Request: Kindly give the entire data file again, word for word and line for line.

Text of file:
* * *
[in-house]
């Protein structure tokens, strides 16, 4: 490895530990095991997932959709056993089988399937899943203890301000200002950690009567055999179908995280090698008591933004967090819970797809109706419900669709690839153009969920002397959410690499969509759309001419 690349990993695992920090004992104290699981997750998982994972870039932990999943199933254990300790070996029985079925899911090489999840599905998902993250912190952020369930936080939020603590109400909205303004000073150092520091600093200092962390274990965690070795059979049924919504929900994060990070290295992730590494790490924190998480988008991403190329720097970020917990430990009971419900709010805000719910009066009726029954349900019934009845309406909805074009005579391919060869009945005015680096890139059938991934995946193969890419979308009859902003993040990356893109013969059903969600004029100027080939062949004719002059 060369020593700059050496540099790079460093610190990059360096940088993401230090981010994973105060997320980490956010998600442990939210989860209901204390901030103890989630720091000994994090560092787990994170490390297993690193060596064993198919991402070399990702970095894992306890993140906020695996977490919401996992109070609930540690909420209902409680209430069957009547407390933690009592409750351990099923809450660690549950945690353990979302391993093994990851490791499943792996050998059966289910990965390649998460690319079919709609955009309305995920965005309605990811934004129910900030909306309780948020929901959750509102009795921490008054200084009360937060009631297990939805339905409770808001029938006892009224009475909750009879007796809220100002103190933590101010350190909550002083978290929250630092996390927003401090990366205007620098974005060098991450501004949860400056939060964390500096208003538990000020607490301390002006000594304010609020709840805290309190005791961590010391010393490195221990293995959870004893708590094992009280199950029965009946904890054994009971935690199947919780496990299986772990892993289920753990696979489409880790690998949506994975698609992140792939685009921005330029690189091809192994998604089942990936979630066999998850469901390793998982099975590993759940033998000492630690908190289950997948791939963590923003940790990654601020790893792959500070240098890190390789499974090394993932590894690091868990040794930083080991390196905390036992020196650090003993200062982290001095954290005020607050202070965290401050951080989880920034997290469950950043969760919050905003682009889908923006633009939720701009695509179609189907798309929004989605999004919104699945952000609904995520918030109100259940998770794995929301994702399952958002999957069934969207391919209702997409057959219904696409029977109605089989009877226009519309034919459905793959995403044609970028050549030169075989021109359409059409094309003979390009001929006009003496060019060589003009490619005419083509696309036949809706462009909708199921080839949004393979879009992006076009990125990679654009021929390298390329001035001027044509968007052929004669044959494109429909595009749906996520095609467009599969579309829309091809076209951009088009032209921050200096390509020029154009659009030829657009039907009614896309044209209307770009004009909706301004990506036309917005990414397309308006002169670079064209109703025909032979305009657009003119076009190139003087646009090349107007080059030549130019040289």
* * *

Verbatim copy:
[in-house]
């Protein structure tokens, strides 16, 4: 490895530990095991997932959709056993089988399937899943203890301000200002950690009567055999179908995280090698008591933004967090819970797809109706419900669709690839153009969920002397959410690499969509759309001419 690349990993695992920090004992104290699981997750998982994972870039932990999943199933254990300790070996029985079925899911090489999840599905998902993250912190952020369930936080939020603590109400909205303004000073150092520091600093200092962390274990965690070795059979049924919504929900994060990070290295992730590494790490924190998480988008991403190329720097970020917990430990009971419900709010805000719910009066009726029954349900019934009845309406909805074009005579391919060869009945005015680096890139059938991934995946193969890419979308009859902003993040990356893109013969059903969600004029100027080939062949004719002059 060369020593700059050496540099790079460093610190990059360096940088993401230090981010994973105060997320980490956010998600442990939210989860209901204390901030103890989630720091000994994090560092787990994170490390297993690193060596064993198919991402070399990702970095894992306890993140906020695996977490919401996992109070609930540690909420209902409680209430069957009547407390933690009592409750351990099923809450660690549950945690353990979302391993093994990851490791499943792996050998059966289910990965390649998460690319079919709609955009309305995920965005309605990811934004129910900030909306309780948020929901959750509102009795921490008054200084009360937060009631297990939805339905409770808001029938006892009224009475909750009879007796809220100002103190933590101010350190909550002083978290929250630092996390927003401090990366205007620098974005060098991450501004949860400056939060964390500096208003538990000020607490301390002006000594304010609020709840805290309190005791961590010391010393490195221990293995959870004893708590094992009280199950029965009946904890054994009971935690199947919780496990299986772990892993289920753990696979489409880790690998949506994975698609992140792939685009921005330029690189091809192994998604089942990936979630066999998850469901390793998982099975590993759940033998000492630690908190289950997948791939963590923003940790990654601020790893792959500070240098890190390789499974090394993932590894690091868990040794930083080991390196905390036992020196650090003993200062982290001095954290005020607050202070965290401050951080989880920034997290469950950043969760919050905003682009889908923006633009939720701009695509179609189907798309929004989605999004919104699945952000609904995520918030109100259940998770794995929301994702399952958002999957069934969207391919209702997409057959219904696409029977109605089989009877226009519309034919459905793959995403044609970028050549030169075989021109359409059409094309003979390009001929006009003496060019060589003009490619005419083509696309036949809706462009909708199921080839949004393979879009992006076009990125990679654009021929390298390329001035001027044509968007052929004669044959494109429909595009749906996520095609467009599969579309829309091809076209951009088009032209921050200096390509020029154009659009030829657009039907009614896309044209209307770009004009909706301004990506036309917005990414397309308006002169670079064209109703025909032979305009657009003119076009190139003087646009090349107007080059030549130019040289």